CIIR Talk Series: Carsten Eickhoff

Speaker: Carsten Eickhoff, University of Tübingen

Title: Uncertainty in Information Retrieval?

Date: Friday, February 17, 2023 - 1:30 - 2:30 PM EST (North American Eastern Standard Time) via Zoom. On campus attendees will gather in CS 203 to view the presentation. Refreshments provided.

Abstract: Search engines have become our main gateway to massive globally distributed repositories of human knowledge and cultural artifacts. Like all software systems, they may encode (purposefully or incidentally) the beliefs and biases of those who design and maintain them. To aggravate the situation, most modern search engines are trained on the basis of large-scale historic interaction patterns that may introduce additional unintentional (and difficult to detect) system behavior. In this talk, we will discuss the need for uncertainty estimation techniques in IR that can help searchers and search engineers uncover hidden biases as well as general system mechanics. I will showcase efficient uncertainty modeling techniques and their downstream applications to search result fairness and debiasing.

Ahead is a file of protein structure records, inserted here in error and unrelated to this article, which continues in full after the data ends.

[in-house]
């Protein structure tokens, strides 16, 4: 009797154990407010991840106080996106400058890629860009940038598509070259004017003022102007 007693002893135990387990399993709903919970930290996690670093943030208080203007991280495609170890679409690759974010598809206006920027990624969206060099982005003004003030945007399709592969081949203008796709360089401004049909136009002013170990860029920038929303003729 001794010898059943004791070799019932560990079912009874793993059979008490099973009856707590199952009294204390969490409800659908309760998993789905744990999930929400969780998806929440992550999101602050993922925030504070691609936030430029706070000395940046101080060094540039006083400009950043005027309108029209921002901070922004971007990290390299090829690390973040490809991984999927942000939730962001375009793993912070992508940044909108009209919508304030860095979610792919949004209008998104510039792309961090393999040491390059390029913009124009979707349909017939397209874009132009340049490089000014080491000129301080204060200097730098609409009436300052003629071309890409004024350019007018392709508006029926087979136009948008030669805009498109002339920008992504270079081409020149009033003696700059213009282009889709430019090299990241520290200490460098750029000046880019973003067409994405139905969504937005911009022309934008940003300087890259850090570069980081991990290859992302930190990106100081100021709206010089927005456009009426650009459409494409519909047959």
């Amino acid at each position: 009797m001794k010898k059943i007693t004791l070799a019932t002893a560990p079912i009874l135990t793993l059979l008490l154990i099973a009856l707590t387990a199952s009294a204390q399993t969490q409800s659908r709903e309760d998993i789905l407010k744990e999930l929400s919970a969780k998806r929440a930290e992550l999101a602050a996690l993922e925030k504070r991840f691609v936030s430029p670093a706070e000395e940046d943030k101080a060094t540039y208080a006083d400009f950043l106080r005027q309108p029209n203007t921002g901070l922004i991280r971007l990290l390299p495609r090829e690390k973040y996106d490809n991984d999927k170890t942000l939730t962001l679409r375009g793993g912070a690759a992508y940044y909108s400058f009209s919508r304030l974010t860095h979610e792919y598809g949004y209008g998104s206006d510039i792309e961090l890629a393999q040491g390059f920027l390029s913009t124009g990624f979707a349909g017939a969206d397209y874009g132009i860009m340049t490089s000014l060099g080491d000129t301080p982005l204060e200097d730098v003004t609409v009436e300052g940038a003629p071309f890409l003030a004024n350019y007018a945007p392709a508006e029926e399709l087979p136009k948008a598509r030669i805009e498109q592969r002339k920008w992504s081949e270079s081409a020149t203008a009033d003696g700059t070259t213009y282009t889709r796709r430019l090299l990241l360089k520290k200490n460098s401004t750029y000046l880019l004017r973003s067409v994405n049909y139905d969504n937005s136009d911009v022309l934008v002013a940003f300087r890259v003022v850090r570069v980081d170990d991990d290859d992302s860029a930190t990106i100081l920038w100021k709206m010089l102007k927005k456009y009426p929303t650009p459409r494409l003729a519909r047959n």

Bio: Carsten Eickhoff is a Professor of E-Health and Computer Science at the University of Tübingen, where his lab specializes in the development of information retrieval and natural language processing techniques with the goal of improving patient safety, individual health, and quality of medical care. Prior to joining Tübingen, he was the Manning Assistant Professor of Medical and Computer Science at Brown University. He received degrees from the University of Edinburgh and TU Delft, and was a postdoctoral fellow at ETH Zurich and Harvard University. Carsten has authored more than 100 articles in computer science conferences (e.g., ICLR, ACL, SIGIR, WWW, KDD) and clinical journals (e.g., Nature Digital Medicine, The Lancet - Respiratory Medicine, Radiology, European Heart Journal). His research has been supported by the Swiss National Science Foundation, NSF, DARPA, IARPA, Google, Amazon, Microsoft and others. Aside from his academic endeavors, he is a founder and board member of several deep technology startups in the health sector that strive to translate technological innovation to improved safety and quality of life for patients.